The world only exists in your eyes. You can make it as big or as small as you want.
-F. Scott Fitzgerald
I spent last weekend back in St. Paul helping with the Great March Move. This is what I’m calling it these days. I hemmed curtains and washed windows and did other Mom-type tasks and did not grumble when I was asked to load my car and haul more things. I’ve pretty much accepted that our garage is nothing more than a staging area for large plastic bins. Someday, we will be able to see the back wall of our garage again. Someday there will be no bins. But not yet. I figure I have about a month to relax until the Great May Move for the other kid who lives with us (but not really) begins.
In case you haven’t been moving anybody’s anything anywhere this month, I’m happy to report that spring is trying to well, spring in St. Paul, too. However, the entire city needs a good vacuuming and then maybe a tidal wave or two to get rid of all the grit and grime on the boulevards and at intersections. Oh, and if anyone is needing a plastic bag, there are a couple thousand of them wrapped around light posts all along I 94. St. Paul! Pick up your stuff! Of course, we have our springtime issues up here, too. Road kill comes to mind. But at least, up here, someone picks up the flattened raccoons, the trees start to bud, and we’re on our way to April.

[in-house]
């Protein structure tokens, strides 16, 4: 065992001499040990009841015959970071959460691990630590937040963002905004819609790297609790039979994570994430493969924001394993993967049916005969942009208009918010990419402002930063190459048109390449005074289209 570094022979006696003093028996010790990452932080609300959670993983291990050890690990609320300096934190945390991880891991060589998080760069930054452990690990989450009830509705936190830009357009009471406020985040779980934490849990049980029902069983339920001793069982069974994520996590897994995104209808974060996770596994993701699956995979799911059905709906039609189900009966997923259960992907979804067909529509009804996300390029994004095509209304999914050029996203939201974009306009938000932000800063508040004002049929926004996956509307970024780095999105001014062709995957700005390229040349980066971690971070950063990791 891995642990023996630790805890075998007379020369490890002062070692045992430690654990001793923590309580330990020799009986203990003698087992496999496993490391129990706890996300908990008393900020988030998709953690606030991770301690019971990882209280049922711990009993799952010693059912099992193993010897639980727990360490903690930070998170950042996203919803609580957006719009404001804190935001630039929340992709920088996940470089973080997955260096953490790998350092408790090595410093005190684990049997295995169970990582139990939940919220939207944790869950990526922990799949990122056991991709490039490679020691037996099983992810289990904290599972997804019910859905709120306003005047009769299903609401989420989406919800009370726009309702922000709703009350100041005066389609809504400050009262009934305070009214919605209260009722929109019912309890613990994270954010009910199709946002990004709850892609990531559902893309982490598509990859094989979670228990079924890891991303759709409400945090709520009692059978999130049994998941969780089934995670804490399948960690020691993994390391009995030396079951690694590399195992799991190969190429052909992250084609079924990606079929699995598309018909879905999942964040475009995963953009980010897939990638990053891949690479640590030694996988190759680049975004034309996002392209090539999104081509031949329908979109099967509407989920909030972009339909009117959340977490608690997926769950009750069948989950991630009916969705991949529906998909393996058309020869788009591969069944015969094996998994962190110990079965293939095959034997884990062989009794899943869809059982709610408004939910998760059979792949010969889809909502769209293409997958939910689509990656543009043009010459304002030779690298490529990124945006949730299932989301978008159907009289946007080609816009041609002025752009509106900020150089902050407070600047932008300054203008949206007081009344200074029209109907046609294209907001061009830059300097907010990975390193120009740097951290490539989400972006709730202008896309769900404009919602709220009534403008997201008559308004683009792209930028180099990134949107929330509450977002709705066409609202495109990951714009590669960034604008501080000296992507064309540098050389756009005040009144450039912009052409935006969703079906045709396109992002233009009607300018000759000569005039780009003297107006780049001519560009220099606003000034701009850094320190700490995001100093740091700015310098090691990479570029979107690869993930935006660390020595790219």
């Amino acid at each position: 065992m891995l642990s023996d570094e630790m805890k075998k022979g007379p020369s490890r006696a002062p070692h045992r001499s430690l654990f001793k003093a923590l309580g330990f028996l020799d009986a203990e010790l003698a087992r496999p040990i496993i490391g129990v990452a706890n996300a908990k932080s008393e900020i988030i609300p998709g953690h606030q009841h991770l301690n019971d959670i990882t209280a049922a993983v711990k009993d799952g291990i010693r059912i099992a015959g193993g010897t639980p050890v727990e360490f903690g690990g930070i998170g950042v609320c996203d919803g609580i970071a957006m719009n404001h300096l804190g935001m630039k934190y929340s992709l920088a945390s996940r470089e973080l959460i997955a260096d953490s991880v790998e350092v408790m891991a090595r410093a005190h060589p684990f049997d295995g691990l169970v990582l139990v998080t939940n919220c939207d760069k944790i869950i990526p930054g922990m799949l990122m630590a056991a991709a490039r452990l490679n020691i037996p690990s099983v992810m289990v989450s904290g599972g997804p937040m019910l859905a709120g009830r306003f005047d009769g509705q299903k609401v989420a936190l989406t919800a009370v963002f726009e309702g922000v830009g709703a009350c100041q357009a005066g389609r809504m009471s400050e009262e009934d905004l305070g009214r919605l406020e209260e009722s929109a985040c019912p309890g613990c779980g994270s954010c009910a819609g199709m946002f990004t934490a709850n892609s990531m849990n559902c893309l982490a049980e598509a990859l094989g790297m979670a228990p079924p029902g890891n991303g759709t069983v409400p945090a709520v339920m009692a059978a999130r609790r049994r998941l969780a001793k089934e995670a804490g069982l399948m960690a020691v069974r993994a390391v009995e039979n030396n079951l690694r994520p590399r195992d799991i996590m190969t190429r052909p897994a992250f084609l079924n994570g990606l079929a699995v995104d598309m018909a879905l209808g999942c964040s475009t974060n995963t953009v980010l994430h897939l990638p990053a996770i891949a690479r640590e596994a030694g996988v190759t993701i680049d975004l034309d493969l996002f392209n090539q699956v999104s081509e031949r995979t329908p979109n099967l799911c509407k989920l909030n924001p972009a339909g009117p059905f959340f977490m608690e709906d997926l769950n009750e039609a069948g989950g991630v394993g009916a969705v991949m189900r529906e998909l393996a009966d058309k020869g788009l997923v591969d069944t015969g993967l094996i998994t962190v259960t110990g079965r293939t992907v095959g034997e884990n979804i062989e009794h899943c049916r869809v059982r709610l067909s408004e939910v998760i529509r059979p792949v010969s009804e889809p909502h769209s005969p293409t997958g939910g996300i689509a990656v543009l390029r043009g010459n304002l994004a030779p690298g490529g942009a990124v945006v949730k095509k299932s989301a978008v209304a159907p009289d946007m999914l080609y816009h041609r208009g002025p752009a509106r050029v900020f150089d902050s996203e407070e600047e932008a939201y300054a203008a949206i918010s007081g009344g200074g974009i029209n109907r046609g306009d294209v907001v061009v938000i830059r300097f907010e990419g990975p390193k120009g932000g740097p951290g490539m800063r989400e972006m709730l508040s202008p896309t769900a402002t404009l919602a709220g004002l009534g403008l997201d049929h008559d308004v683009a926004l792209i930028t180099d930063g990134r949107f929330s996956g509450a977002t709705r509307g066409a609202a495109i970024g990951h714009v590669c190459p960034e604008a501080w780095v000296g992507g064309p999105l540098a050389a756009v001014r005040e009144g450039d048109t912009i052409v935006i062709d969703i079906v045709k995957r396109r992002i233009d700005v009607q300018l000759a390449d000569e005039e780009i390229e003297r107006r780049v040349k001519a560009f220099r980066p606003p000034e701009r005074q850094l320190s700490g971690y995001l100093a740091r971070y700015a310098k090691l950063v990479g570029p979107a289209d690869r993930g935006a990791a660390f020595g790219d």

By Saturday evening, much as I love St. Paul, I decided that it was probably best viewed from across the High Bridge. I asked my daughter, the driver, to take me over there away from the crushed beer cans and Whopper wrappers along Grand Avenue. As newlyweds, her dad and I had lived on that side of the river in a big old Victorian with leaded glass windows where, at night, it was possible to see the domes of the Cathedral and State Capitol fully lit and all the other lights twinkling below. Those lights are what made me fall in love with St. Paul when I was the age my daughter is now. When we left the city a few years later for lush, green, Wisconsin, it wasn’t so much the house I missed as it was the perspective of being so high up above a city like St. Paul, watching the sun set and lights begin to twinkle below far away on the other side of the Mississippi River. Which, I suppose, is why every so often I go back when I’m in the city. To gain perspective and to remember.
In March, particularly.